Crunching the Numbers with Richard Suttmeier: Moving Averages & Stochastics
This table provides the technical status for the stocks profiled in today's report.
There are five columns with moving average titles: Five-Week Modified Moving Average, 21-Day Simple Moving Average, 50-Day Simple Moving Average, 200-Day Simple Moving Average and the 200-Week Simple Moving Average.
The column labeled 12x3x3 Weekly Slow Stochastics shows the pattern on each weekly chart with readings from Oversold, Rising, Overbought, Declining or Flat.
Interpretations: Stocks below a moving average are listed in red.
Five-Week Modified Moving Average (MMA) is one of two indicators that define whether or not a weekly chart profile is positive, neutral or negative. The other is the status of the 12x3x3 weekly slow stochastic.
A stock with a positive technical rating is above its five-week MMA with rising or overbought stochastics.
A stock with a negative technical rating is below its five-week MMA with declining or oversold stochastics.
A stock with a neutral technical rating has a profile that is not positive or negative.
The 200-Week Simple Moving Average (SMA) is considered a long-term technical support or resistance and as a "reversion to the mean" over a rolling three to five year horizon. (Even Apple declined to its 200-week SMA in June 2013.)
The 21-Day Simple Moving Average is a short-term technical support or resistance used by many hedge fund traders to adjust positions. A stock above its 21-day SMA will likely move higher over a rolling three to five day horizon and vice versa.
The 50-Day Simple Moving Average is also a technical support or resistance used by many strategists and commentators in financial TV.
The 200-Day Simple Moving Average is another technical support or resistance and I consider this level as a shorter-term "reversion to the mean" over a rolling six to 12 month horizon. (Even Apple tested or crossed its 200-day SMA in nine of the last 10 years.)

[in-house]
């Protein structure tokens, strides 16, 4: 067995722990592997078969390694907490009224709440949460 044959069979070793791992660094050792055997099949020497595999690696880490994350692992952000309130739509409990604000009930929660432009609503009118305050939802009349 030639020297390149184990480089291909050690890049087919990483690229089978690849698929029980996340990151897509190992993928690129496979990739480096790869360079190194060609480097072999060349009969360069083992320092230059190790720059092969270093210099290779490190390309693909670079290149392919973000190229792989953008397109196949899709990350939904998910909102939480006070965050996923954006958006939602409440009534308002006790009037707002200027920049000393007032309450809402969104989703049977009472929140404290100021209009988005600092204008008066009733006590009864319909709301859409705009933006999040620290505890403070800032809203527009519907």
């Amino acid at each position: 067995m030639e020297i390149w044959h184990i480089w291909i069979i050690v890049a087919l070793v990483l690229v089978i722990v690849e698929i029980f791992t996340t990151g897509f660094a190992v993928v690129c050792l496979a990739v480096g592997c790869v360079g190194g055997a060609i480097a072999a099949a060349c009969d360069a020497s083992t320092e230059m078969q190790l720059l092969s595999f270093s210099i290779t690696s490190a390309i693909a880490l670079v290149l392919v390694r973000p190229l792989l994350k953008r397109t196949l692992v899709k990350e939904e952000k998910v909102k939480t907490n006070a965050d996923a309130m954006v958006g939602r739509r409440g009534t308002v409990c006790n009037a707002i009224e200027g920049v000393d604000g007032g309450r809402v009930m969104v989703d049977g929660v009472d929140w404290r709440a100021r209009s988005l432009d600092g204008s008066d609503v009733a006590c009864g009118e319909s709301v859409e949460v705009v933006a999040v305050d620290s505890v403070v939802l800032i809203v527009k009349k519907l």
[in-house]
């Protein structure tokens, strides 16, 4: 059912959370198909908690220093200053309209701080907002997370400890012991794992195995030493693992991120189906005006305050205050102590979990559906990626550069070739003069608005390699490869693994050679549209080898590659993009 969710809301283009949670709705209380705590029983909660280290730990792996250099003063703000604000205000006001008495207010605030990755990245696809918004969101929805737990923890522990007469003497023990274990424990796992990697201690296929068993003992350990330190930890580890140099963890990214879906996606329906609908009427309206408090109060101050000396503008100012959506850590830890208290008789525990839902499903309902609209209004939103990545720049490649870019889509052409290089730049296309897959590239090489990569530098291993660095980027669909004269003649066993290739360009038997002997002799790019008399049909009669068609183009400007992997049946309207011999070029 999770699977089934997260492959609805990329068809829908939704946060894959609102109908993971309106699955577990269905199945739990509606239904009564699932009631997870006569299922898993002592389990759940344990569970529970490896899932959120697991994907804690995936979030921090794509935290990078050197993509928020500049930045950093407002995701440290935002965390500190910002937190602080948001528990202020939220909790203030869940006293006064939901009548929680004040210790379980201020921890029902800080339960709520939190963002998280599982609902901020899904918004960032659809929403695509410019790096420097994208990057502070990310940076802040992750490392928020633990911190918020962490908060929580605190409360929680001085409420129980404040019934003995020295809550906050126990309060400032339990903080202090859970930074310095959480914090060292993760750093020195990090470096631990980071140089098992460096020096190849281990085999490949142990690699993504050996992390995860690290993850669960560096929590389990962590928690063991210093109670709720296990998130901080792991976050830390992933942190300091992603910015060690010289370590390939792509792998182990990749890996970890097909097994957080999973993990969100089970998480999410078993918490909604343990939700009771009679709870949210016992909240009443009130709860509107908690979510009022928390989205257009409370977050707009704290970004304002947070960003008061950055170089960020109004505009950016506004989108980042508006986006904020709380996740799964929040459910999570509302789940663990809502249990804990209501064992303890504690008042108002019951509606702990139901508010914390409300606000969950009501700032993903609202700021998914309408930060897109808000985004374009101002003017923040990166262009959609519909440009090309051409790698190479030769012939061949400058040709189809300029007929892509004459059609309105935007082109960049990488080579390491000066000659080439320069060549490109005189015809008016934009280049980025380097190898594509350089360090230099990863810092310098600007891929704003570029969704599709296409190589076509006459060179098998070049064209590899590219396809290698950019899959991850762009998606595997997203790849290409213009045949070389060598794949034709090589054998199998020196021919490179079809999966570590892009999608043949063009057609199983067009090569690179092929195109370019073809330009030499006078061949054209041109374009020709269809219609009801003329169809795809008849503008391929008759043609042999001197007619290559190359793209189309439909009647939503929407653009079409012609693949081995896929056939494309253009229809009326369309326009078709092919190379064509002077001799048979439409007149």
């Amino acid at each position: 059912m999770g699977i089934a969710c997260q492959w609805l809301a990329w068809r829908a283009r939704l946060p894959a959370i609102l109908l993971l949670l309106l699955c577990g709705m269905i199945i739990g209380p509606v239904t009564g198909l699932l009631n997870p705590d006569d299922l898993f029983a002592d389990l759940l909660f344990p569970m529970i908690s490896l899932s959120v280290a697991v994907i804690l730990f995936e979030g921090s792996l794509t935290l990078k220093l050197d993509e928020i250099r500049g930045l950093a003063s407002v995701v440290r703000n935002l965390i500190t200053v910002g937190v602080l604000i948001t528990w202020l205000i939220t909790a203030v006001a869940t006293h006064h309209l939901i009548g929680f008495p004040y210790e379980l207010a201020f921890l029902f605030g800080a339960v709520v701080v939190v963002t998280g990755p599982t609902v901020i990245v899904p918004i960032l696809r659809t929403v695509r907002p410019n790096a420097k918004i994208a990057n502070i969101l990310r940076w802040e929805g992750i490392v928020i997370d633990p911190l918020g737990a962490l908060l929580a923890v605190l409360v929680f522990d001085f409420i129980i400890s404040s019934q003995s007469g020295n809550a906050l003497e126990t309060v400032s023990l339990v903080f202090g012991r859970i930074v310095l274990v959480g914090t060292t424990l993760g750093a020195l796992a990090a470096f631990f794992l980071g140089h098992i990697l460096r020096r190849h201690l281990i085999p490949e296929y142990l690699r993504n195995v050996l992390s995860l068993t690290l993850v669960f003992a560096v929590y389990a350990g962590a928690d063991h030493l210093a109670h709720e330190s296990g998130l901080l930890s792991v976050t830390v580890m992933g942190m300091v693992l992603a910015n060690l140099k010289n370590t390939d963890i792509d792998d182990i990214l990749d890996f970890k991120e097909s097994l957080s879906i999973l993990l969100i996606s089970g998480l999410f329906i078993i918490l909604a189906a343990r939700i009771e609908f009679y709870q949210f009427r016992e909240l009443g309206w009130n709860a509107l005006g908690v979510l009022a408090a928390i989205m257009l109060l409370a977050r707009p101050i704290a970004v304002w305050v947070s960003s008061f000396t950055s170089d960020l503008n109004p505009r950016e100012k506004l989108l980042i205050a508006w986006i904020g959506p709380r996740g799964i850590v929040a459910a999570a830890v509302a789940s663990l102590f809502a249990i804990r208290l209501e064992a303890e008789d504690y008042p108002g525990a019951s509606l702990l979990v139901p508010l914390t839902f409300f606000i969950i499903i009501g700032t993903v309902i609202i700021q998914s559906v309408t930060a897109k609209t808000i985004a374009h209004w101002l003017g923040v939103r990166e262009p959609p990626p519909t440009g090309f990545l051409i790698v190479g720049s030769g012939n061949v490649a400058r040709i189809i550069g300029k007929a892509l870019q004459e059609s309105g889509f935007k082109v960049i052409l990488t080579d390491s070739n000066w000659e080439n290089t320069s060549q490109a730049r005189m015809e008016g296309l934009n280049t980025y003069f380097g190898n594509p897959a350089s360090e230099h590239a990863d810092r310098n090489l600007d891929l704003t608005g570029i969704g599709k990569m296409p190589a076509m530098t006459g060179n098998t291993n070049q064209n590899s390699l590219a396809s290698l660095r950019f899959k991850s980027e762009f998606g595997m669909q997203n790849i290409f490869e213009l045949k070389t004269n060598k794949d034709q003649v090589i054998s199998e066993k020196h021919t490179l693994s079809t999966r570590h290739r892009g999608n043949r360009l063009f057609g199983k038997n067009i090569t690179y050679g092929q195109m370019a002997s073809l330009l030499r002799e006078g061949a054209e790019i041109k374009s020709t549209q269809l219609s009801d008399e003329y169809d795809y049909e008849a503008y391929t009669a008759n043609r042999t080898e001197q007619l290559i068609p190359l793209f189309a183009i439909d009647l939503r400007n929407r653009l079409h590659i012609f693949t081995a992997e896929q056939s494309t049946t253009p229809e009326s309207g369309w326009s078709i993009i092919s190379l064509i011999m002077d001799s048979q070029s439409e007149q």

Crunching the Numbers with Richard Suttmeier: Earnings & Where to Buy and Sell
This table presents the EPS estimates including date and before or after the close, and where to buy on weakness and where to sell on strength.
EPS Date is the day the company reports their quarterly results.
EPS Estimate is the earnings per share estimate from Wall Street analysts.
Value Levels, Pivots and Risky Levels are calculated based upon the last nine weekly closes (W), nine monthly closes (M), nine quarterly closes (Q), nine semiannual closes (S) and nine annual closes (A). I have one column for pivots, which is a magnet for the period shown. The columns to the left of the pivots are first and second value levels. The columns to the right of the pivots are first and second risky levels.
Investors who wish to buy a stock should use a good-until-canceled GTC limit order to buy weakness to a value level. Investors who want to sell a stock should use a GTC limit order to sell strength to a risky level.
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At the time of publication the author held no positions in any of the stocks mentioned.
This article represents the opinion of a contributor and not necessarily that of TheStreet or its editorial staff